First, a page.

When whānau are deeply connected to themselves, the taiao, and their whakapapa, it nurtures a sense of belonging and contributes to the realisation of long-term positive health outcomes.

Beginning an innovative journey with Te Rūnanga o Whaingaroa, we explore into how Mātauranga and kōrero tuku iho can enrich our collaborations with whānau and kaimahi.

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We aim to elevate cultural practices and build community bonds for lasting prosperity. Exploring the integration of mātauranga into our collaborative efforts alongside Te Rūnanga o Whaingaroa, we seek to enhance tikanga Māori, te ao Māori, and mātauranga Māori within spaces deeply intertwined with whānau.   

Tohunga Rereata Makiha explains the concept of 'Ngā Kaupeka' or seasons, which are guided by recurring patterns observed through 'Ngā Taka o Te Marama' (Moon phases) or Maramataka. He highlights specific marama phases such as 'Ōturu' and 'Rākaunui', characterised by heightened activity levels and recognized as high-energy days, as opposed to phases like Mutuwhenua and Whiro, which indicate low-energy days suitable for a slower pace. Additionally, he emphasizes the challenges posed by the Tamatea phases. These ancient teachings, when synchronised with contemporary activities, serve to regulate the energies necessary for enhancing our health and well-being.

We worked together with He Korowai Trust to gain insights into the impact of the Ōkoro on whānau facing eviction in Kaitaia, while also exploring how Mātauranga tirotiro and connection to taiao support better health. This ongoing experience with He Korowai Trust is part of our progression in understanding and addressing this issue, with the aim of scaling our efforts to support more affected families.

Healthy Families Far North is taking on the role of a facilitator within Te Rūnanga o Whaingaroa, providing essential support to poumahi who work directly with whānau in the housing and social services sectors.

The Whaihanga team (Transitional Housing) currently provides a range of housing supports for whānau, including transitional housing. They offer warm, dry, and safe short-term accommodation for people in need, along with tailored social support during their stay. The team also assists families in accessing essential services such as budgeting advice and social services. On average, families and individuals stay in transitional housing for 12 weeks or more while they receive assistance in securing more permanent housing. The Social Services team offers comprehensive advocacy and support for clients interacting with Work for Families New Zealand, assists whānau working with Child Youth Family, and provides urgent aid for those experiencing crises. Additionally, they offer information and advice on a wide range of whānau-related matters, ensuring holistic support for families in need.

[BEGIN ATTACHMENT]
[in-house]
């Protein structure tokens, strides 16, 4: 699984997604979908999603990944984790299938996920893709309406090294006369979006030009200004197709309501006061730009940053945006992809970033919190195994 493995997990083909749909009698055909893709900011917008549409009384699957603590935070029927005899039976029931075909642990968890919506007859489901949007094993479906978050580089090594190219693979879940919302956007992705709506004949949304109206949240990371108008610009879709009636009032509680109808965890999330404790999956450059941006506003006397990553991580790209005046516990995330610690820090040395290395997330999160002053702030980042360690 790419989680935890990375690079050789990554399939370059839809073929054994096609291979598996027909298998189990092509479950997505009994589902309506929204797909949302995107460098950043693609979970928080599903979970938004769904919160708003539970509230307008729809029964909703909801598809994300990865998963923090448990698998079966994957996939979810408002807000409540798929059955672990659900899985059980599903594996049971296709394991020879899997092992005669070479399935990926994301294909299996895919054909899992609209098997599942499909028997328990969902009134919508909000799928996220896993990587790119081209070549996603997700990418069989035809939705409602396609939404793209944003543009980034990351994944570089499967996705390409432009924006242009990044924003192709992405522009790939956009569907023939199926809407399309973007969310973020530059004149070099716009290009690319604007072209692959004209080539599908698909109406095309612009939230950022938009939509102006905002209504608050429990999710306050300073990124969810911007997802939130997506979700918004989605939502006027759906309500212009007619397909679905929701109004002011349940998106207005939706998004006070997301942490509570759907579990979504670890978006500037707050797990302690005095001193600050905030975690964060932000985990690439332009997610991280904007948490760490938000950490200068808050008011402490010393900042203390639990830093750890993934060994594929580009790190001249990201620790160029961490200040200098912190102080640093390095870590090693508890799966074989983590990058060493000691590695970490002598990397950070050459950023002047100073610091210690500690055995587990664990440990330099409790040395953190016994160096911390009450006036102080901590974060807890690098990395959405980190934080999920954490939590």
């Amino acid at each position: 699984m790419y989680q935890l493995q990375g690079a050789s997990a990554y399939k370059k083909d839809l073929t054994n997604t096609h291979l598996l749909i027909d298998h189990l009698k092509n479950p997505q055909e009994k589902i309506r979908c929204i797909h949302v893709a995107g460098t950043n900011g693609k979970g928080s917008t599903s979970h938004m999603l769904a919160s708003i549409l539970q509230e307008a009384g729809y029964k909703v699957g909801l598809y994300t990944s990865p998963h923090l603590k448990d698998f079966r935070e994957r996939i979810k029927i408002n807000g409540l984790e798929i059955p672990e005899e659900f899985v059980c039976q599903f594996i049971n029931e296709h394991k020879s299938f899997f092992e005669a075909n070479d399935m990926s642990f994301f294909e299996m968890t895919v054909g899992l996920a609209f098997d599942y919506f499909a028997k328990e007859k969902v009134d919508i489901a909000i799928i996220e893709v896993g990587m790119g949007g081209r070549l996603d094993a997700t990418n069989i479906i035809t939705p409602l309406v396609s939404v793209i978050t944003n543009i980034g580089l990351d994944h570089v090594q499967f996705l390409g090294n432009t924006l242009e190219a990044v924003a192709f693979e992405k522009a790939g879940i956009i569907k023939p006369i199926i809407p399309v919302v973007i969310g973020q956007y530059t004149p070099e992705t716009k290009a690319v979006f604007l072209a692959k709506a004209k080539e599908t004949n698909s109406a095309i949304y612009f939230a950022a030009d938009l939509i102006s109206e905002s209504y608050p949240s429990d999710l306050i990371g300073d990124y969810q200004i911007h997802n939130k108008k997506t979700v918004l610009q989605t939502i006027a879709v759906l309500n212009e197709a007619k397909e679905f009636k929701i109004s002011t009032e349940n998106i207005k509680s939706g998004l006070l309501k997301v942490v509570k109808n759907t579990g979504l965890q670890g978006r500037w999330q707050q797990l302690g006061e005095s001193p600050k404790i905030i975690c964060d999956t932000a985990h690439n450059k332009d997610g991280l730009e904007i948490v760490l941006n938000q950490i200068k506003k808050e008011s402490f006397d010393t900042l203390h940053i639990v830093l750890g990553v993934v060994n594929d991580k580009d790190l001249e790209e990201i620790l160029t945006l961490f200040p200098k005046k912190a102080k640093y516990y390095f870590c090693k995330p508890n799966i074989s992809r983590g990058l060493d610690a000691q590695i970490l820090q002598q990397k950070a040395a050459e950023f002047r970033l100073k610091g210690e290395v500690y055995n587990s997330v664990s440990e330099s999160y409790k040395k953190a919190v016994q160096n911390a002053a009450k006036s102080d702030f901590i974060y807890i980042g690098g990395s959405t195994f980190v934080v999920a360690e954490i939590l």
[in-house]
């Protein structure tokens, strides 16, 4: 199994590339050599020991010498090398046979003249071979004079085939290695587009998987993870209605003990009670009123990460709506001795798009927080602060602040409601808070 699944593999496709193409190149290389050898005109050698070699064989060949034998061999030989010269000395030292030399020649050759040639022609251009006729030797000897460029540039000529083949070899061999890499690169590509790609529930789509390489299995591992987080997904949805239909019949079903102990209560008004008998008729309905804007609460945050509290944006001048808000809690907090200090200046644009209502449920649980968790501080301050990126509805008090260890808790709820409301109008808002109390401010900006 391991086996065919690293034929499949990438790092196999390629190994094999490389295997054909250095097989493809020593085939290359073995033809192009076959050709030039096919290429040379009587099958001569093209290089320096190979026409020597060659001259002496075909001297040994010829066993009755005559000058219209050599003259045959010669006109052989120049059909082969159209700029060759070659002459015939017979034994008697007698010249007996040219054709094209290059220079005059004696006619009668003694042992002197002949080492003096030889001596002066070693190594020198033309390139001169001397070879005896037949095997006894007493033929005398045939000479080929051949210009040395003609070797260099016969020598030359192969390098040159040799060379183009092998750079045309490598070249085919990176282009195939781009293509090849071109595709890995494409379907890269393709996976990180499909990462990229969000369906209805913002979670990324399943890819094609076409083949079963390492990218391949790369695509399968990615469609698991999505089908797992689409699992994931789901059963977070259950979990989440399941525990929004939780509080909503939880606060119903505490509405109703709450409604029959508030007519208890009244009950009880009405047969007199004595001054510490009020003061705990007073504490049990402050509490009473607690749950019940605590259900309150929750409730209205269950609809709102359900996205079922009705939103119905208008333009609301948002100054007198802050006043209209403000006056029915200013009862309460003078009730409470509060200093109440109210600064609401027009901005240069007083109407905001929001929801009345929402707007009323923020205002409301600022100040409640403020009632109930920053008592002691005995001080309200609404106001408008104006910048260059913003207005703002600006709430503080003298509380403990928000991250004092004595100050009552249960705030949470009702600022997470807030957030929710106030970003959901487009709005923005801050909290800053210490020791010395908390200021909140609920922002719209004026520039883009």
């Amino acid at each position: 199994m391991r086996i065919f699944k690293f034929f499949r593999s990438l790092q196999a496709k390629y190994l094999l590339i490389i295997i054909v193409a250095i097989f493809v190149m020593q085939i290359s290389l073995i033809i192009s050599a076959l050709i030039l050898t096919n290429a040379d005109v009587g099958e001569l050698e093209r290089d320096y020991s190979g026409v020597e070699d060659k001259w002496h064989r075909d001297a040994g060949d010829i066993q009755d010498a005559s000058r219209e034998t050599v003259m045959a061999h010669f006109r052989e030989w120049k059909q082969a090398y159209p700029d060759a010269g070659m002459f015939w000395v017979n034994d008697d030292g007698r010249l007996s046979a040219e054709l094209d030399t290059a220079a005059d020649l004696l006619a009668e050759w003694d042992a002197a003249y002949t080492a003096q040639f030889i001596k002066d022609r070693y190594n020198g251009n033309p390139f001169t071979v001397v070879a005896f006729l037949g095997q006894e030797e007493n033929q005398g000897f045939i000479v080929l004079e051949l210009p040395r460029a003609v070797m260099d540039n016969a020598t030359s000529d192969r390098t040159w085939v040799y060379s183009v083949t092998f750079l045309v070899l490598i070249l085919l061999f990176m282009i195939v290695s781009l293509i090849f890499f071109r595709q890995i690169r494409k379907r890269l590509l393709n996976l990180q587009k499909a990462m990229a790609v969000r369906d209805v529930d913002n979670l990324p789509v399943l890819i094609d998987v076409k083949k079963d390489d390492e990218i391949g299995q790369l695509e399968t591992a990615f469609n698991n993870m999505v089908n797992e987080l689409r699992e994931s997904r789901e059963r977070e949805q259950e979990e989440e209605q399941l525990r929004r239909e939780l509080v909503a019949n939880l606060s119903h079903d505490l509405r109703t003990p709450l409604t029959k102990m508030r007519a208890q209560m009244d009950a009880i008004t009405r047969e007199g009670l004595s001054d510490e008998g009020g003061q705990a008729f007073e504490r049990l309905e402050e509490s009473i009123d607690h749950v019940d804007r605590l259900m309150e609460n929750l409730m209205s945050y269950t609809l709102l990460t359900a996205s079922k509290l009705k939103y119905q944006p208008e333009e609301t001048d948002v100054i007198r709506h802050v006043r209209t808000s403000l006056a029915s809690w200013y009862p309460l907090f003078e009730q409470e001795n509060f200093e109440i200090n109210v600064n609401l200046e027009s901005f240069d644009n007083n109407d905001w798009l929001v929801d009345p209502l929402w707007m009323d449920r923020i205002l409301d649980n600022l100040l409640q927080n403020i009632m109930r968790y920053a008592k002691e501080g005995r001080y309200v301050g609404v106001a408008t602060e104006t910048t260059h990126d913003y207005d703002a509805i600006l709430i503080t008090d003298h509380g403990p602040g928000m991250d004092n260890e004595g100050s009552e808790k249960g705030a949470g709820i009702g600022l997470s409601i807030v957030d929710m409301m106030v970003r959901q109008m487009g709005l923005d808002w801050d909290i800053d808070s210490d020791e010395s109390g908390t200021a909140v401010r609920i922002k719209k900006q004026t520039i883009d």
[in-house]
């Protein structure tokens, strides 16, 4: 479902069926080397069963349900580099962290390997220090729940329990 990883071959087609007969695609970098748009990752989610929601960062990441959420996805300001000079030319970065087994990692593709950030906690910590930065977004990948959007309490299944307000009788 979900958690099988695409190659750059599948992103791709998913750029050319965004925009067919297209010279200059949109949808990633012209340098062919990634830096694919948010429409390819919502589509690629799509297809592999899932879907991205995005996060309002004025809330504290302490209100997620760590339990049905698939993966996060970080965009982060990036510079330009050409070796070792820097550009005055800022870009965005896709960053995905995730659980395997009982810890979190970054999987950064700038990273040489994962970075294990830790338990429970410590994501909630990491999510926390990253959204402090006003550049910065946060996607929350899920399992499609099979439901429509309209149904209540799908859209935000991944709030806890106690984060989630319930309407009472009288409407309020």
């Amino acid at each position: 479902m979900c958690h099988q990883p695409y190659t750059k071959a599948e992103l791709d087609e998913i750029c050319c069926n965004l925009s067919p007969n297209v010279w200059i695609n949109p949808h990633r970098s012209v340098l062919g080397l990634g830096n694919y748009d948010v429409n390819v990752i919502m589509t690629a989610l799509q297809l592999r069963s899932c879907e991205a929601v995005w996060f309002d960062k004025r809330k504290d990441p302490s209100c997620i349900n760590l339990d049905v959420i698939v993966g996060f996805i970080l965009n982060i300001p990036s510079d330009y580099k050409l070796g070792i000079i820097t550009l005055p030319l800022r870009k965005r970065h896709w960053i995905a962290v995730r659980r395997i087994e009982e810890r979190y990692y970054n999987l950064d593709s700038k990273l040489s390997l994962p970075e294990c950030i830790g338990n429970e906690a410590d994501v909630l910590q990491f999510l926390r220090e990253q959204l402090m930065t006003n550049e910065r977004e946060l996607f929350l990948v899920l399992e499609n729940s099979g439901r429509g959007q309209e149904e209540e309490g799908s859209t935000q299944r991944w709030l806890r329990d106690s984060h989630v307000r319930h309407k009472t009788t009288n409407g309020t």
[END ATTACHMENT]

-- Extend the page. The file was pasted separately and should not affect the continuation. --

Kaira Marsh, Manager of Social Services, mentioned they enjoyed it, found it very useful, and noticed how it brought the team closer together. Our objective is to deepen their understanding of the maramataka, enabling them to appreciate its impact on relationships and interactions with whānau to enhance the quality of engagement and strengthen the bonds within our hapori, ultimately contributing to the overall well-being and unity of whānau in Whangaroa.

Together, we embark on Te Rapunga, venturing into the unknown and exploring new possibilities. This journey will equip Te Rūnanga o Whaingaroa with the skills to navigate opportunities, enriching their knowledge. The Whakarite phase served as a collaborative introduction through daily reflection on how the maramataka influences us individually and as a team. Utilising the "Mauri Meter" as a regular tool. Introducing this tool to our rūnanga team marks the initial step for growth and support.

Moving forward, with the guidance of Pāpā Rereata Makiha, we will commence our journey to expand our knowledge of the maramataka and Te Ao Māori, in anticipation of Matariki.